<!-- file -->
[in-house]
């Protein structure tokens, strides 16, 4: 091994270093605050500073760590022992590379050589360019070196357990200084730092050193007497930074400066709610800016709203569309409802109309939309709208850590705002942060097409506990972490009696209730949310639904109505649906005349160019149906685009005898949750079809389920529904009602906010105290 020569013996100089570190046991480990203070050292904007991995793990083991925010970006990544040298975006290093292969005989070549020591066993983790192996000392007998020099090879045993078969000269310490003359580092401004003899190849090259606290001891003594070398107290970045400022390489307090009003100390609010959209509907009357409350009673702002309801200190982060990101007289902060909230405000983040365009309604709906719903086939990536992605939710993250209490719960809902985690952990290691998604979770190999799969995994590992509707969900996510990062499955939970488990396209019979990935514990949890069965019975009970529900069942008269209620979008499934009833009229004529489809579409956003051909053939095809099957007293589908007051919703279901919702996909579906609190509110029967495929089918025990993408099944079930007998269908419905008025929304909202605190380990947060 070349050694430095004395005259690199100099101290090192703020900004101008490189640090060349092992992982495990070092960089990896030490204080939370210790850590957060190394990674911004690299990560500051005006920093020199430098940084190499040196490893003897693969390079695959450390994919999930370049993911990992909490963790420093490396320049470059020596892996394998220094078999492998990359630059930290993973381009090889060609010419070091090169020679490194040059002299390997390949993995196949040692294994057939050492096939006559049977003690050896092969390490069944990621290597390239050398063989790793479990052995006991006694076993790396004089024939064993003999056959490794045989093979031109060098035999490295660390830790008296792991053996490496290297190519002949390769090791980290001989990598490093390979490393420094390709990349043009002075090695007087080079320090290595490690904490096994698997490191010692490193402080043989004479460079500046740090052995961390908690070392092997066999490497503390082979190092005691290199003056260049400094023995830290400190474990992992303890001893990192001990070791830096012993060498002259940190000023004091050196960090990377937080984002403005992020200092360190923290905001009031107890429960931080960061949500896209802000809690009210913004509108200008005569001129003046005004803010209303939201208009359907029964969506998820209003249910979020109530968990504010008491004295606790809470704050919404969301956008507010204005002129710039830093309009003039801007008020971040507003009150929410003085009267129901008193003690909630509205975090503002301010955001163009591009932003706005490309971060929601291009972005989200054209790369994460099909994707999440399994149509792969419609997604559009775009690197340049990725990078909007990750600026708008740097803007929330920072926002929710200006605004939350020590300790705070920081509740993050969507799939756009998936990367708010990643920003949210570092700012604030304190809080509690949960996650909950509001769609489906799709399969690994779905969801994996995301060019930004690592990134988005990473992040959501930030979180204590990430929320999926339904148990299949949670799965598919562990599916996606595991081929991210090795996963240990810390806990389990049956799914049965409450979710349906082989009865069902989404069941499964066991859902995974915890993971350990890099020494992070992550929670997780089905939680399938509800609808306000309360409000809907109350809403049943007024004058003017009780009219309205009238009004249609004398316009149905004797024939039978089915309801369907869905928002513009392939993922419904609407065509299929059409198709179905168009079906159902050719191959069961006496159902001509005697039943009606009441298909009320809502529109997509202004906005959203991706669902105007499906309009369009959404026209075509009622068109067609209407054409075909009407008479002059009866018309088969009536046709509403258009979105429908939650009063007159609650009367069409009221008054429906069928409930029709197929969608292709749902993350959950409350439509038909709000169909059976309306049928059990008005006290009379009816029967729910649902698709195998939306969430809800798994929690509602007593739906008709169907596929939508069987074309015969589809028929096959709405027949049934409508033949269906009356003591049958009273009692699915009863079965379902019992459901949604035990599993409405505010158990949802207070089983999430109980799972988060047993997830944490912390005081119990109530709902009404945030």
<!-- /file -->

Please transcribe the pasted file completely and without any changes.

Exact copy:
[in-house]
């Protein structure tokens, strides 16, 4: 091994270093605050500073760590022992590379050589360019070196357990200084730092050193007497930074400066709610800016709203569309409802109309939309709208850590705002942060097409506990972490009696209730949310639904109505649906005349160019149906685009005898949750079809389920529904009602906010105290 020569013996100089570190046991480990203070050292904007991995793990083991925010970006990544040298975006290093292969005989070549020591066993983790192996000392007998020099090879045993078969000269310490003359580092401004003899190849090259606290001891003594070398107290970045400022390489307090009003100390609010959209509907009357409350009673702002309801200190982060990101007289902060909230405000983040365009309604709906719903086939990536992605939710993250209490719960809902985690952990290691998604979770190999799969995994590992509707969900996510990062499955939970488990396209019979990935514990949890069965019975009970529900069942008269209620979008499934009833009229004529489809579409956003051909053939095809099957007293589908007051919703279901919702996909579906609190509110029967495929089918025990993408099944079930007998269908419905008025929304909202605190380990947060 070349050694430095004395005259690199100099101290090192703020900004101008490189640090060349092992992982495990070092960089990896030490204080939370210790850590957060190394990674911004690299990560500051005006920093020199430098940084190499040196490893003897693969390079695959450390994919999930370049993911990992909490963790420093490396320049470059020596892996394998220094078999492998990359630059930290993973381009090889060609010419070091090169020679490194040059002299390997390949993995196949040692294994057939050492096939006559049977003690050896092969390490069944990621290597390239050398063989790793479990052995006991006694076993790396004089024939064993003999056959490794045989093979031109060098035999490295660390830790008296792991053996490496290297190519002949390769090791980290001989990598490093390979490393420094390709990349043009002075090695007087080079320090290595490690904490096994698997490191010692490193402080043989004479460079500046740090052995961390908690070392092997066999490497503390082979190092005691290199003056260049400094023995830290400190474990992992303890001893990192001990070791830096012993060498002259940190000023004091050196960090990377937080984002403005992020200092360190923290905001009031107890429960931080960061949500896209802000809690009210913004509108200008005569001129003046005004803010209303939201208009359907029964969506998820209003249910979020109530968990504010008491004295606790809470704050919404969301956008507010204005002129710039830093309009003039801007008020971040507003009150929410003085009267129901008193003690909630509205975090503002301010955001163009591009932003706005490309971060929601291009972005989200054209790369994460099909994707999440399994149509792969419609997604559009775009690197340049990725990078909007990750600026708008740097803007929330920072926002929710200006605004939350020590300790705070920081509740993050969507799939756009998936990367708010990643920003949210570092700012604030304190809080509690949960996650909950509001769609489906799709399969690994779905969801994996995301060019930004690592990134988005990473992040959501930030979180204590990430929320999926339904148990299949949670799965598919562990599916996606595991081929991210090795996963240990810390806990389990049956799914049965409450979710349906082989009865069902989404069941499964066991859902995974915890993971350990890099020494992070992550929670997780089905939680399938509800609808306000309360409000809907109350809403049943007024004058003017009780009219309205009238009004249609004398316009149905004797024939039978089915309801369907869905928002513009392939993922419904609407065509299929059409198709179905168009079906159902050719191959069961006496159902001509005697039943009606009441298909009320809502529109997509202004906005959203991706669902105007499906309009369009959404026209075509009622068109067609209407054409075909009407008479002059009866018309088969009536046709509403258009979105429908939650009063007159609650009367069409009221008054429906069928409930029709197929969608292709749902993350959950409350439509038909709000169909059976309306049928059990008005006290009379009816029967729910649902698709195998939306969430809800798994929690509602007593739906008709169907596929939508069987074309015969589809028929096959709405027949049934409508033949269906009356003591049958009273009692699915009863079965379902019992459901949604035990599993409405505010158990949802207070089983999430109980799972988060047993997830944490912390005081119990109530709902009404945030």